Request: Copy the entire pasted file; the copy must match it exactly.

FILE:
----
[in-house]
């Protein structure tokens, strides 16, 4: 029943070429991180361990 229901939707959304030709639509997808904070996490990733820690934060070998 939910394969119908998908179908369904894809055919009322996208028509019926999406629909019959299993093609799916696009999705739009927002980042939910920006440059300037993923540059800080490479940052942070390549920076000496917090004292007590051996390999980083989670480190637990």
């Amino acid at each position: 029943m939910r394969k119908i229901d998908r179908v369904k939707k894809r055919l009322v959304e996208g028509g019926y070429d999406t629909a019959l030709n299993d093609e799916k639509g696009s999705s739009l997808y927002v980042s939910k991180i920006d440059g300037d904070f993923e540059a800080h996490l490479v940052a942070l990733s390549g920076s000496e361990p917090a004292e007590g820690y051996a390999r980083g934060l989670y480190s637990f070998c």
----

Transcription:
[in-house]
């Protein structure tokens, strides 16, 4: 029943070429991180361990 229901939707959304030709639509997808904070996490990733820690934060070998 939910394969119908998908179908369904894809055919009322996208028509019926999406629909019959299993093609799916696009999705739009927002980042939910920006440059300037993923540059800080490479940052942070390549920076000496917090004292007590051996390999980083989670480190637990």
């Amino acid at each position: 029943m939910r394969k119908i229901d998908r179908v369904k939707k894809r055919l009322v959304e996208g028509g019926y070429d999406t629909a019959l030709n299993d093609e799916k639509g696009s999705s739009l997808y927002v980042s939910k991180i920006d440059g300037d904070f993923e540059a800080h996490l490479v940052a942070l990733s390549g920076s000496e361990p917090a004292e007590g820690y051996a390999r980083g934060l989670y480190s637990f070998c």